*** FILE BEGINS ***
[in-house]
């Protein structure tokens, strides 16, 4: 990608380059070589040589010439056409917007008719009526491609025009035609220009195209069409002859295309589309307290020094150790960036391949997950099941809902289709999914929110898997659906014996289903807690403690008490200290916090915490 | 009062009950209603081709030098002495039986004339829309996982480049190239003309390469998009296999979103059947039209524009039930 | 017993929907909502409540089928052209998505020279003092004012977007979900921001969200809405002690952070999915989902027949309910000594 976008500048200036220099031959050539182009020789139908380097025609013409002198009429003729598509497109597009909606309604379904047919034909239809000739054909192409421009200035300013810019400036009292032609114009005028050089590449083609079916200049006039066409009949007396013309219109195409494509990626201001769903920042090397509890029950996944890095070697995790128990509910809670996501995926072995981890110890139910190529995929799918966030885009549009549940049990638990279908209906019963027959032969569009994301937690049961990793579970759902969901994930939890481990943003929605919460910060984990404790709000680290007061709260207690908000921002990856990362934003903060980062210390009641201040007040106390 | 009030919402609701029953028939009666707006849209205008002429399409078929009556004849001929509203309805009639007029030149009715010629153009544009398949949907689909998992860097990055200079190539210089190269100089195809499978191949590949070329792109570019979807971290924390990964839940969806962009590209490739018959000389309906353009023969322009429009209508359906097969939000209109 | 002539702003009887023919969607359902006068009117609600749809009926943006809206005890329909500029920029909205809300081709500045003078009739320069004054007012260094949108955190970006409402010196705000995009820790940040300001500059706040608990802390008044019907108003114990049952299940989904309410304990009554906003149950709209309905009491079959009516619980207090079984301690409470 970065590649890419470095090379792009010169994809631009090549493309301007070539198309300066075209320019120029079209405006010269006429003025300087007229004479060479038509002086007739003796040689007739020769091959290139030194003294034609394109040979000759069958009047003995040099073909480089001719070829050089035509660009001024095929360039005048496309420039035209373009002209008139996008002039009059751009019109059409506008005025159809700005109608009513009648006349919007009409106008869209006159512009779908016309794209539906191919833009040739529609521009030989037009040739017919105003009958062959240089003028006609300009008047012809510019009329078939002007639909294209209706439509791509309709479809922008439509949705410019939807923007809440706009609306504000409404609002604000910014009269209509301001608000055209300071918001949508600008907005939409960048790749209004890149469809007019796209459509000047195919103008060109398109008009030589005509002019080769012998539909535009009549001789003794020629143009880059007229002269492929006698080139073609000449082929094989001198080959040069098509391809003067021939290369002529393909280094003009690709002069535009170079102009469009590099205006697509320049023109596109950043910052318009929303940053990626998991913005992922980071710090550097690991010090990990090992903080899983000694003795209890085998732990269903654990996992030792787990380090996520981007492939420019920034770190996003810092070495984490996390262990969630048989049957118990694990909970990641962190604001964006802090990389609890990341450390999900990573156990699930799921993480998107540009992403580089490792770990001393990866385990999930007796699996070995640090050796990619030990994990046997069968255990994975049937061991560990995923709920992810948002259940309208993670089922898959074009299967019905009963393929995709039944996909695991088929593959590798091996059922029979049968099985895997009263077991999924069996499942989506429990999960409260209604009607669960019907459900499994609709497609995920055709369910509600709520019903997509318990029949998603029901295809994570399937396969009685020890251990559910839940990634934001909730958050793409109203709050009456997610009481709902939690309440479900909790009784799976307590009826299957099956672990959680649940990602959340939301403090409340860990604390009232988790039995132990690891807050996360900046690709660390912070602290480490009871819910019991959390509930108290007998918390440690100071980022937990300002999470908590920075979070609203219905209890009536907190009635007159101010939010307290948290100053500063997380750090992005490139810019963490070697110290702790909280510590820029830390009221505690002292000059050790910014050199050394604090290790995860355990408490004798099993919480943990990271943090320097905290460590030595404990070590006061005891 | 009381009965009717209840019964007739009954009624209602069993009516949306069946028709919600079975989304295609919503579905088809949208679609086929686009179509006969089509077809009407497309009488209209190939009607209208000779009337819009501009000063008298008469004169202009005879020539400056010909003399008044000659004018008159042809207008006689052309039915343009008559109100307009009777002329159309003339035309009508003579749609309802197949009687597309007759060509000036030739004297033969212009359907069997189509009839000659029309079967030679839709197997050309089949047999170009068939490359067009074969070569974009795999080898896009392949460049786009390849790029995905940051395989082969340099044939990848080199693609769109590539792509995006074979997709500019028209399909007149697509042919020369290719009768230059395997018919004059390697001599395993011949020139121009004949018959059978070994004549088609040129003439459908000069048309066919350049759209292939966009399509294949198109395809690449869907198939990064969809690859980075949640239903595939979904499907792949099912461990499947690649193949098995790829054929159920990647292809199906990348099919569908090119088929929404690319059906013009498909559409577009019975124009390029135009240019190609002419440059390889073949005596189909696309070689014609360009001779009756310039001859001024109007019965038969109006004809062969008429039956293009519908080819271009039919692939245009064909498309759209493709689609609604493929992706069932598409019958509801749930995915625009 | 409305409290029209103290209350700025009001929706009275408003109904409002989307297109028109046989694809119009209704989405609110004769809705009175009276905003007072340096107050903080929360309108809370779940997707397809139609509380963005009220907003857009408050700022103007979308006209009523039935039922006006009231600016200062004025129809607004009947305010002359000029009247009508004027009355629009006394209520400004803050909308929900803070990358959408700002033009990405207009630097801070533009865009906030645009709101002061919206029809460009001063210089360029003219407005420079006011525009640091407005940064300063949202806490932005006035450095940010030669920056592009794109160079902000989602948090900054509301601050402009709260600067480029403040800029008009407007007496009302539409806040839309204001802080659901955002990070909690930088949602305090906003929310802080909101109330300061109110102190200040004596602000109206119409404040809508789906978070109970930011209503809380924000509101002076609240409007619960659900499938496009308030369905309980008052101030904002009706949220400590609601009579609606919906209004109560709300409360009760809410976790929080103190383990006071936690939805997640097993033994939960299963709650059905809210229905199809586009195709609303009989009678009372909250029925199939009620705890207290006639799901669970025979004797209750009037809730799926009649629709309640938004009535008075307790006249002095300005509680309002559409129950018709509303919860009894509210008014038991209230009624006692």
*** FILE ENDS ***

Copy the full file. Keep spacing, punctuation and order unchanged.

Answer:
[in-house]
């Protein structure tokens, strides 16, 4: 990608380059070589040589010439056409917007008719009526491609025009035609220009195209069409002859295309589309307290020094150790960036391949997950099941809902289709999914929110898997659906014996289903807690403690008490200290916090915490 | 009062009950209603081709030098002495039986004339829309996982480049190239003309390469998009296999979103059947039209524009039930 | 017993929907909502409540089928052209998505020279003092004012977007979900921001969200809405002690952070999915989902027949309910000594 976008500048200036220099031959050539182009020789139908380097025609013409002198009429003729598509497109597009909606309604379904047919034909239809000739054909192409421009200035300013810019400036009292032609114009005028050089590449083609079916200049006039066409009949007396013309219109195409494509990626201001769903920042090397509890029950996944890095070697995790128990509910809670996501995926072995981890110890139910190529995929799918966030885009549009549940049990638990279908209906019963027959032969569009994301937690049961990793579970759902969901994930939890481990943003929605919460910060984990404790709000680290007061709260207690908000921002990856990362934003903060980062210390009641201040007040106390 | 009030919402609701029953028939009666707006849209205008002429399409078929009556004849001929509203309805009639007029030149009715010629153009544009398949949907689909998992860097990055200079190539210089190269100089195809499978191949590949070329792109570019979807971290924390990964839940969806962009590209490739018959000389309906353009023969322009429009209508359906097969939000209109 | 002539702003009887023919969607359902006068009117609600749809009926943006809206005890329909500029920029909205809300081709500045003078009739320069004054007012260094949108955190970006409402010196705000995009820790940040300001500059706040608990802390008044019907108003114990049952299940989904309410304990009554906003149950709209309905009491079959009516619980207090079984301690409470 970065590649890419470095090379792009010169994809631009090549493309301007070539198309300066075209320019120029079209405006010269006429003025300087007229004479060479038509002086007739003796040689007739020769091959290139030194003294034609394109040979000759069958009047003995040099073909480089001719070829050089035509660009001024095929360039005048496309420039035209373009002209008139996008002039009059751009019109059409506008005025159809700005109608009513009648006349919007009409106008869209006159512009779908016309794209539906191919833009040739529609521009030989037009040739017919105003009958062959240089003028006609300009008047012809510019009329078939002007639909294209209706439509791509309709479809922008439509949705410019939807923007809440706009609306504000409404609002604000910014009269209509301001608000055209300071918001949508600008907005939409960048790749209004890149469809007019796209459509000047195919103008060109398109008009030589005509002019080769012998539909535009009549001789003794020629143009880059007229002269492929006698080139073609000449082929094989001198080959040069098509391809003067021939290369002529393909280094003009690709002069535009170079102009469009590099205006697509320049023109596109950043910052318009929303940053990626998991913005992922980071710090550097690991010090990990090992903080899983000694003795209890085998732990269903654990996992030792787990380090996520981007492939420019920034770190996003810092070495984490996390262990969630048989049957118990694990909970990641962190604001964006802090990389609890990341450390999900990573156990699930799921993480998107540009992403580089490792770990001393990866385990999930007796699996070995640090050796990619030990994990046997069968255990994975049937061991560990995923709920992810948002259940309208993670089922898959074009299967019905009963393929995709039944996909695991088929593959590798091996059922029979049968099985895997009263077991999924069996499942989506429990999960409260209604009607669960019907459900499994609709497609995920055709369910509600709520019903997509318990029949998603029901295809994570399937396969009685020890251990559910839940990634934001909730958050793409109203709050009456997610009481709902939690309440479900909790009784799976307590009826299957099956672990959680649940990602959340939301403090409340860990604390009232988790039995132990690891807050996360900046690709660390912070602290480490009871819910019991959390509930108290007998918390440690100071980022937990300002999470908590920075979070609203219905209890009536907190009635007159101010939010307290948290100053500063997380750090992005490139810019963490070697110290702790909280510590820029830390009221505690002292000059050790910014050199050394604090290790995860355990408490004798099993919480943990990271943090320097905290460590030595404990070590006061005891 | 009381009965009717209840019964007739009954009624209602069993009516949306069946028709919600079975989304295609919503579905088809949208679609086929686009179509006969089509077809009407497309009488209209190939009607209208000779009337819009501009000063008298008469004169202009005879020539400056010909003399008044000659004018008159042809207008006689052309039915343009008559109100307009009777002329159309003339035309009508003579749609309802197949009687597309007759060509000036030739004297033969212009359907069997189509009839000659029309079967030679839709197997050309089949047999170009068939490359067009074969070569974009795999080898896009392949460049786009390849790029995905940051395989082969340099044939990848080199693609769109590539792509995006074979997709500019028209399909007149697509042919020369290719009768230059395997018919004059390697001599395993011949020139121009004949018959059978070994004549088609040129003439459908000069048309066919350049759209292939966009399509294949198109395809690449869907198939990064969809690859980075949640239903595939979904499907792949099912461990499947690649193949098995790829054929159920990647292809199906990348099919569908090119088929929404690319059906013009498909559409577009019975124009390029135009240019190609002419440059390889073949005596189909696309070689014609360009001779009756310039001859001024109007019965038969109006004809062969008429039956293009519908080819271009039919692939245009064909498309759209493709689609609604493929992706069932598409019958509801749930995915625009 | 409305409290029209103290209350700025009001929706009275408003109904409002989307297109028109046989694809119009209704989405609110004769809705009175009276905003007072340096107050903080929360309108809370779940997707397809139609509380963005009220907003857009408050700022103007979308006209009523039935039922006006009231600016200062004025129809607004009947305010002359000029009247009508004027009355629009006394209520400004803050909308929900803070990358959408700002033009990405207009630097801070533009865009906030645009709101002061919206029809460009001063210089360029003219407005420079006011525009640091407005940064300063949202806490932005006035450095940010030669920056592009794109160079902000989602948090900054509301601050402009709260600067480029403040800029008009407007007496009302539409806040839309204001802080659901955002990070909690930088949602305090906003929310802080909101109330300061109110102190200040004596602000109206119409404040809508789906978070109970930011209503809380924000509101002076609240409007619960659900499938496009308030369905309980008052101030904002009706949220400590609601009579609606919906209004109560709300409360009760809410976790929080103190383990006071936690939805997640097993033994939960299963709650059905809210229905199809586009195709609303009989009678009372909250029925199939009620705890207290006639799901669970025979004797209750009037809730799926009649629709309640938004009535008075307790006249002095300005509680309002559409129950018709509303919860009894509210008014038991209230009624006692």